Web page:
Consider what you want from this bathroom, who will use it and how often – is it the main family bathroom, an en-suite to the master bedroom, a shower room for guests? If space is a real issue, are you prepared to sacrifice or compromise on one element of the bathroom in order to facilitate another? All of this can help you decide on the type and size of products you need and focus your attention and perhaps your budget on the areas which are most important.
If it is for all the family to use, you will probably want to make it as versatile and workable as possible, perhaps installing a shower over the bath and fitting 2 sinks which can help to speed things up in the morning. By including plenty of storage for all the bottles of shampoo, showergel and bubble bath which collect in there you can keep the clutter to a minimum but keep everything you need to hand. If it is an en-suite, then perhaps a hydromassage shower cabin or spa bath is what you are looking for. Guest bathrooms may just require a straightforward shower enclosure with the toilet and sink and a downstairs cloakroom may need the tiniest sink you can find to fit in that small but essential space.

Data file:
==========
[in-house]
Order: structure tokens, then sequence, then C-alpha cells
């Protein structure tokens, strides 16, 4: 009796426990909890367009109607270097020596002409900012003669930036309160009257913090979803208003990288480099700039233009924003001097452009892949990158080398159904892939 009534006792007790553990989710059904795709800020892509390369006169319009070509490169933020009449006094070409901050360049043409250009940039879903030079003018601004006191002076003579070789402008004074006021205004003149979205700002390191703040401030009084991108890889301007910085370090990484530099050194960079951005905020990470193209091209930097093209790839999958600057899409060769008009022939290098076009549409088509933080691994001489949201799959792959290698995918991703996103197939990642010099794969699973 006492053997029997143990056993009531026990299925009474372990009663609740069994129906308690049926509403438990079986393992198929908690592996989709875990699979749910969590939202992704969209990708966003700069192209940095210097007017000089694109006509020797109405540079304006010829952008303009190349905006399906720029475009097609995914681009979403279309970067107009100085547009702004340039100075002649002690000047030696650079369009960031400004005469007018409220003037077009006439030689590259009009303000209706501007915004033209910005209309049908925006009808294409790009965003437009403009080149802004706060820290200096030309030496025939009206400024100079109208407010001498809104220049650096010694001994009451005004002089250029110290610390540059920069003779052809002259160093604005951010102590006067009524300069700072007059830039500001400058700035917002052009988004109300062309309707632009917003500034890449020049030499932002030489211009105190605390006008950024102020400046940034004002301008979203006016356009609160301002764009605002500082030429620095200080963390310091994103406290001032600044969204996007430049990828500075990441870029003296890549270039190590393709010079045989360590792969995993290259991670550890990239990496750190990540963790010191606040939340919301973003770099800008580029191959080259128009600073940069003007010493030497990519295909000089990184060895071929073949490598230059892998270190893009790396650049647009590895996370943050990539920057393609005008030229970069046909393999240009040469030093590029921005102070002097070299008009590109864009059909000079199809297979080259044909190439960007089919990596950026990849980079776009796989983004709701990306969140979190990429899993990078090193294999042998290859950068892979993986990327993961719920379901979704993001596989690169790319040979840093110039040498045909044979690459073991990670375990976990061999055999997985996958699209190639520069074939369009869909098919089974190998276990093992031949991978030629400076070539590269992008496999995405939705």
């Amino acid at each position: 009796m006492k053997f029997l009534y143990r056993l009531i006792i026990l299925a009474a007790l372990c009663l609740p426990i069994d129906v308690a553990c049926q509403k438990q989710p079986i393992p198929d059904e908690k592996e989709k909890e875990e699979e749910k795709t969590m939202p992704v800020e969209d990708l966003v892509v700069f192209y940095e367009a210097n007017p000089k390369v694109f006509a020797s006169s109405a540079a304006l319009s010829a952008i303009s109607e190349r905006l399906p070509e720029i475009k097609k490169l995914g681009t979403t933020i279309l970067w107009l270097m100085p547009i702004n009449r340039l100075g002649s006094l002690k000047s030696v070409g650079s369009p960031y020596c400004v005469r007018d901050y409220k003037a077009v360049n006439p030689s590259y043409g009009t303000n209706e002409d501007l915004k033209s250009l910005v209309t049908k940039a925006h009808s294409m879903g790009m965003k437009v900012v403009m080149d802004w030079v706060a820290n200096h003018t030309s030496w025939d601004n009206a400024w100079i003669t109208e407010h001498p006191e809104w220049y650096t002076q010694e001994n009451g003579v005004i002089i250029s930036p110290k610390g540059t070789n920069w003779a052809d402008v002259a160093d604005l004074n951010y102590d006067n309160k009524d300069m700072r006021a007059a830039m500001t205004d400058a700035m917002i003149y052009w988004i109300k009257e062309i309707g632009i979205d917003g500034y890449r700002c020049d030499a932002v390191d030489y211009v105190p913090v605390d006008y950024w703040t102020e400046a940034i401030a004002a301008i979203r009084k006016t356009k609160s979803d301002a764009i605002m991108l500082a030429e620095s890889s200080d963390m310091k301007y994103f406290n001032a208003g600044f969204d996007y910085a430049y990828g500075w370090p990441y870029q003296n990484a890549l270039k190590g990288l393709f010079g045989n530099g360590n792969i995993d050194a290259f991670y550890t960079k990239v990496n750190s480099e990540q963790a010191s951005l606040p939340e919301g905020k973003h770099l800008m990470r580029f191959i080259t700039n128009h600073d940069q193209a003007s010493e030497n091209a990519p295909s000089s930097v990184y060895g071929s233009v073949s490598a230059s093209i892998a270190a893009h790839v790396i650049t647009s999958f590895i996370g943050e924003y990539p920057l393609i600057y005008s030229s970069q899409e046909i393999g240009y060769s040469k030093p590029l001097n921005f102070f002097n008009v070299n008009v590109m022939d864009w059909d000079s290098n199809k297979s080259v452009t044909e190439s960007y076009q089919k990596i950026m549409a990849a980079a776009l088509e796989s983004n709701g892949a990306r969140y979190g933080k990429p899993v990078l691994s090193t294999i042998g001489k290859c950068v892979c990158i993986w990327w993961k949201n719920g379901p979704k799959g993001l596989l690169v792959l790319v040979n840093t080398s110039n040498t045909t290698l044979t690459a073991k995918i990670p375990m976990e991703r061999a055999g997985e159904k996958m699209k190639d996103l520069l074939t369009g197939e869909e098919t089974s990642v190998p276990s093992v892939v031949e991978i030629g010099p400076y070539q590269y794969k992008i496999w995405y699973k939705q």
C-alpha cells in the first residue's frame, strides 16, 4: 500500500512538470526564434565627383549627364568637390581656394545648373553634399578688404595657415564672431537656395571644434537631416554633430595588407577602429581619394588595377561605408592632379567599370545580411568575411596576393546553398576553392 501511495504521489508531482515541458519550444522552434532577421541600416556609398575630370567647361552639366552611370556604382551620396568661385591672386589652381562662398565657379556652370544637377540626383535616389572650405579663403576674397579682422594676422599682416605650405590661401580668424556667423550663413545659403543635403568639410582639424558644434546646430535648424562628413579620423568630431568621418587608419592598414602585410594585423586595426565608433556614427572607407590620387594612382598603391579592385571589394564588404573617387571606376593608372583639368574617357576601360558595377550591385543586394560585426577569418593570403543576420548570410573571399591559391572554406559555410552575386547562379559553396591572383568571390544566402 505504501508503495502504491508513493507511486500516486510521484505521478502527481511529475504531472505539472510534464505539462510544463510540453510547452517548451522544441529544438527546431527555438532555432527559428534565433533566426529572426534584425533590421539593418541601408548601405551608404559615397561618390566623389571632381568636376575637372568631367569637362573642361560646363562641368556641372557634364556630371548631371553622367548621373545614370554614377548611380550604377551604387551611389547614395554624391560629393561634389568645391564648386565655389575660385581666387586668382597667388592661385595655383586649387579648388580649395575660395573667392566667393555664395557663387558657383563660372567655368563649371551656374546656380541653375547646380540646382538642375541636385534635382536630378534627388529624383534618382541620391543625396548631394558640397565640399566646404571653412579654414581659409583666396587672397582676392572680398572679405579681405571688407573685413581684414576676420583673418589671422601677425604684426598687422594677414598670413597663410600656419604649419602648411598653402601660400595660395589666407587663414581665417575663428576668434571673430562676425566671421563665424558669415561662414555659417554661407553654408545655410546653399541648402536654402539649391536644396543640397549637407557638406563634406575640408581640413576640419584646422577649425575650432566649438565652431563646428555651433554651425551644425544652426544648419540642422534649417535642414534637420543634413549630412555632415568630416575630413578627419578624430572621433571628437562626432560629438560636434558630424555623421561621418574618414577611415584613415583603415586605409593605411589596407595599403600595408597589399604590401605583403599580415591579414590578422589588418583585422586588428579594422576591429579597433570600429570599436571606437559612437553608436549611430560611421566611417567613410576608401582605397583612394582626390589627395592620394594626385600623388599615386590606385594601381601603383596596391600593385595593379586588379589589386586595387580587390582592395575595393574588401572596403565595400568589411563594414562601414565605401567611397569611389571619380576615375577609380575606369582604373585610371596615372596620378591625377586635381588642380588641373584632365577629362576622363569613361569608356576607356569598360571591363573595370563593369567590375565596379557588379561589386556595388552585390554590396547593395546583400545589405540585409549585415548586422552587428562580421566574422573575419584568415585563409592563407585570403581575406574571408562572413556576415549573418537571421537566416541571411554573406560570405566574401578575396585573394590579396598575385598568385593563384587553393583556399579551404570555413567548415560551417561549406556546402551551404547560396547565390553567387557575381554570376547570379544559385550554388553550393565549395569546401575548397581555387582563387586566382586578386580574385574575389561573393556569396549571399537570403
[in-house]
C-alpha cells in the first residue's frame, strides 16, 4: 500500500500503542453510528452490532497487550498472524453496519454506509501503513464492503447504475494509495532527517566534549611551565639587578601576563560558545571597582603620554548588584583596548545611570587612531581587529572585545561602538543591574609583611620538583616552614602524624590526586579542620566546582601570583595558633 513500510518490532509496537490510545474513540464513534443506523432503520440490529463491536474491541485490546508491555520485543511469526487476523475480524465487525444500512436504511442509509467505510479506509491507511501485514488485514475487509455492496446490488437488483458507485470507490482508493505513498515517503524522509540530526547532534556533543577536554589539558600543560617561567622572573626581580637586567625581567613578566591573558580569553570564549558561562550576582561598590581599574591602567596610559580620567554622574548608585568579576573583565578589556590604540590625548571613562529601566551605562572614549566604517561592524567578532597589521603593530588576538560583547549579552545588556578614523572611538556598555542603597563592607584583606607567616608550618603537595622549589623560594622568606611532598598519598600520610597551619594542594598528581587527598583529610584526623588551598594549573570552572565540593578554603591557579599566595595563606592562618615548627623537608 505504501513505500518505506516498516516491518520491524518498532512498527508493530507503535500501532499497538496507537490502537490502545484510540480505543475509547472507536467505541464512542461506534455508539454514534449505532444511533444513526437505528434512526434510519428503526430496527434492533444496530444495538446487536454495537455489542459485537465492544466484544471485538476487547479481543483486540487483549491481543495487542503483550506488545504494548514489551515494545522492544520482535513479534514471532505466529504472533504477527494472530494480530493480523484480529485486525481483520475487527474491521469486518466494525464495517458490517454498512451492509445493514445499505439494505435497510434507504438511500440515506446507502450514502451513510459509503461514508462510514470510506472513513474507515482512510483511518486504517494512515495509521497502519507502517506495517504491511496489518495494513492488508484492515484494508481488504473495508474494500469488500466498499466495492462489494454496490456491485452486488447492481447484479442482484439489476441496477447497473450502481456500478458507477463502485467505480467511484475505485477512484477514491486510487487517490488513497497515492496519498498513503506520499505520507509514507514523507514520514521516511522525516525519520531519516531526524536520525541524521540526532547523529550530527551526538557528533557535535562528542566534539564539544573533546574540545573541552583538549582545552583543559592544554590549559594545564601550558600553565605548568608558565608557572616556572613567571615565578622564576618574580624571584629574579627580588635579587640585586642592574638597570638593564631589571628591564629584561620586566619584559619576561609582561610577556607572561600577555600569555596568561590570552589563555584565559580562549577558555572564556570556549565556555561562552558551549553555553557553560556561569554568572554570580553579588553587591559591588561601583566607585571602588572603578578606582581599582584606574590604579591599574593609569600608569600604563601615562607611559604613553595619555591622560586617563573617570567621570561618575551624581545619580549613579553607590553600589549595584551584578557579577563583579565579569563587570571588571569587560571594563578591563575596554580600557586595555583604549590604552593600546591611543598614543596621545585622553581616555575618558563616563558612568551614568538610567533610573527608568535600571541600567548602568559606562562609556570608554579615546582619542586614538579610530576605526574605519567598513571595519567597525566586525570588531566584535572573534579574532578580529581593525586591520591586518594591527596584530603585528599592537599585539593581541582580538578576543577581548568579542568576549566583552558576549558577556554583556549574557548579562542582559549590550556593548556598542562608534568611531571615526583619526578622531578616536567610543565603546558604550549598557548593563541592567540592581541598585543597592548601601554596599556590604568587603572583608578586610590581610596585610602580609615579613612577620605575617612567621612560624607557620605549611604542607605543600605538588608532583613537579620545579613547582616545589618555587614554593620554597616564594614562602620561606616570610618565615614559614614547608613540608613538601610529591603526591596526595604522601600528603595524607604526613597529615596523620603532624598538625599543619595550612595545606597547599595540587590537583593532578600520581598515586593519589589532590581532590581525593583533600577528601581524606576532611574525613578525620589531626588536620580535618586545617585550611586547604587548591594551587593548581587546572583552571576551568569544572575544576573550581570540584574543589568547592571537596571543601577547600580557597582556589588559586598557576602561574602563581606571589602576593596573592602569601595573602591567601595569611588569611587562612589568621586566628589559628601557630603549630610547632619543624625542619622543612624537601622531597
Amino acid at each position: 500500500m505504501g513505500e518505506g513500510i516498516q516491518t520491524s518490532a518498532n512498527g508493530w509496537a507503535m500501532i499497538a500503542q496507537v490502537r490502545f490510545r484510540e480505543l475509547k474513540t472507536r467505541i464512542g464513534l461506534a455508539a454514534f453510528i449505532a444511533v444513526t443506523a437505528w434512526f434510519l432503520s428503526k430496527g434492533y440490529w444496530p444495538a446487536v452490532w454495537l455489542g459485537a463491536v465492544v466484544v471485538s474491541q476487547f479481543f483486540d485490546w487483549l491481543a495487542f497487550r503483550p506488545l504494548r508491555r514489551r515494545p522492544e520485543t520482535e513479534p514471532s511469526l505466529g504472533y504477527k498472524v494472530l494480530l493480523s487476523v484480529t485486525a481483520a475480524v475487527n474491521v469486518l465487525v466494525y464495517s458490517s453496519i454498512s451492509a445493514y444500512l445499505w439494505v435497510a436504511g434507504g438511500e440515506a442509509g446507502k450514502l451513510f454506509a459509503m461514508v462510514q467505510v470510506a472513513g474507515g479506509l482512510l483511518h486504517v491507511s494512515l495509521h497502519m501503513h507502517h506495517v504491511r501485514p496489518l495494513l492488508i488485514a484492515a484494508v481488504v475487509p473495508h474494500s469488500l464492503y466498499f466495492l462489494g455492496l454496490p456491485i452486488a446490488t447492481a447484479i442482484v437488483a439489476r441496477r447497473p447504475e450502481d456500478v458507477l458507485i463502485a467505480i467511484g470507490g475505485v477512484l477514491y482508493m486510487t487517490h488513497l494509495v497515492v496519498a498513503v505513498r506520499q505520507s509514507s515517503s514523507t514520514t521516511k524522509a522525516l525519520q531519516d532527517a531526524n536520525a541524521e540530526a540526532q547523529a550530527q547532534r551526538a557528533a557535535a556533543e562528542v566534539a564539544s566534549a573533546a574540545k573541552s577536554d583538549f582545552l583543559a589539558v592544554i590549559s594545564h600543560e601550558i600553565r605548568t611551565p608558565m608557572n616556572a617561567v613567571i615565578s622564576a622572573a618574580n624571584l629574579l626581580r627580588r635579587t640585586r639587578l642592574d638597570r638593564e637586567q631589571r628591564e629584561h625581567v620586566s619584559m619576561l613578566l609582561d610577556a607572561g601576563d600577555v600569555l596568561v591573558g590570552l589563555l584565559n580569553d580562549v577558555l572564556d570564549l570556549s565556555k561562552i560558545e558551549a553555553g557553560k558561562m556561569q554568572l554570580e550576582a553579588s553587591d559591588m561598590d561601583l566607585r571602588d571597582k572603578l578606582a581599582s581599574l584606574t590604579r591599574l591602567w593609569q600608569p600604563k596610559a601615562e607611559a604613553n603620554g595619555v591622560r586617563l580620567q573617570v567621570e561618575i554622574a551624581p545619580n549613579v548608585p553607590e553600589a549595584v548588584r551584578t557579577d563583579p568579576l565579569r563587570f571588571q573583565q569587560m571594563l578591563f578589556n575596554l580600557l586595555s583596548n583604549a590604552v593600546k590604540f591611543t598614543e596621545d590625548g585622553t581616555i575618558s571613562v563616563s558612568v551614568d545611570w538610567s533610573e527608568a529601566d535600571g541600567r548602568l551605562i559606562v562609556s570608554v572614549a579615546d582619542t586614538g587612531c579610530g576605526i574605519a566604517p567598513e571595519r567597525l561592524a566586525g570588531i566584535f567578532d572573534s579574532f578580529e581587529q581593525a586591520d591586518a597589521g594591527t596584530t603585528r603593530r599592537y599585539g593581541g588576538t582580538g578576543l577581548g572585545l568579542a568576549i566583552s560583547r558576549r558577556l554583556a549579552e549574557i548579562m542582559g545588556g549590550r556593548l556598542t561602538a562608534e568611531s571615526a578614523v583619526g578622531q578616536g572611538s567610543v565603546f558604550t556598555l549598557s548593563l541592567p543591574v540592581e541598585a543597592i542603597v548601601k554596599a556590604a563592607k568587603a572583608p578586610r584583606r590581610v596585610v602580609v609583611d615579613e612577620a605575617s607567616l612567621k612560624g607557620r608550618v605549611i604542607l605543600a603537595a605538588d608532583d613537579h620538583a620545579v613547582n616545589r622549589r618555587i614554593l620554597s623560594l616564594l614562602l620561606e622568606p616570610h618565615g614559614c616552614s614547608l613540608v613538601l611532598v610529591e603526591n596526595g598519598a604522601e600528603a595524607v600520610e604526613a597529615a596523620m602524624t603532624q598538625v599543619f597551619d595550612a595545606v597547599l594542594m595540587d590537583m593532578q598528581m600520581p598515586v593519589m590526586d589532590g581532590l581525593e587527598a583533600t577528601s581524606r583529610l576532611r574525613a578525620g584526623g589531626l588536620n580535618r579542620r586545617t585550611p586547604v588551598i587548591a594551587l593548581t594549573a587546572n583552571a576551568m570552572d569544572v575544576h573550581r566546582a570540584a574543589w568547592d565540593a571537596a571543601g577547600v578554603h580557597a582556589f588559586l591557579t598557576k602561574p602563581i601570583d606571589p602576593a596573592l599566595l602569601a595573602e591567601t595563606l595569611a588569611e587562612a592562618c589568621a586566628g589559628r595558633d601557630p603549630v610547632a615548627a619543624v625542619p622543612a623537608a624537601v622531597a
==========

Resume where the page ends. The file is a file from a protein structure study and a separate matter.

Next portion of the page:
Think about the type of products are you hoping to install and whether they will require any additional plumbing or electrics to operate. For example, if you are installing a new shower, think about where the inlet pipes need to be and whether you need a separate water tank to feed it. A shower can be installed over a bath, but more and more people are choosing to sacrifice the bath and use the space for a separate larger shower enclosure with a powerful shower, hydromassage body jets and steam cabin instead. Plan it in at this early stage and you can avoid spoiling work you have already completed, particularly if there is a lot of building work and tiling to do.
The first and most important step is to measure the space you have – without accurate measurements your plan will be meaningless. Don’t mix metric and imperial measurements and measure it twice just to be sure… it will be costly, waste valuable time and be very frustrating if the products you buy don’t fit when you come to install them.
Produce a scale version floor plan or layout of the room including the position and dimensions of doors, windows and walls. Don’t forget to include the position of the soil stack and where your soil pipe runs, but speak to an expert if you are thinking of moving the toilet, because it is probably the most awkward bit to change. Water pipes to sinks, bidets and baths and waste outlets are less complicated to move but speak to a professional if you are unsure.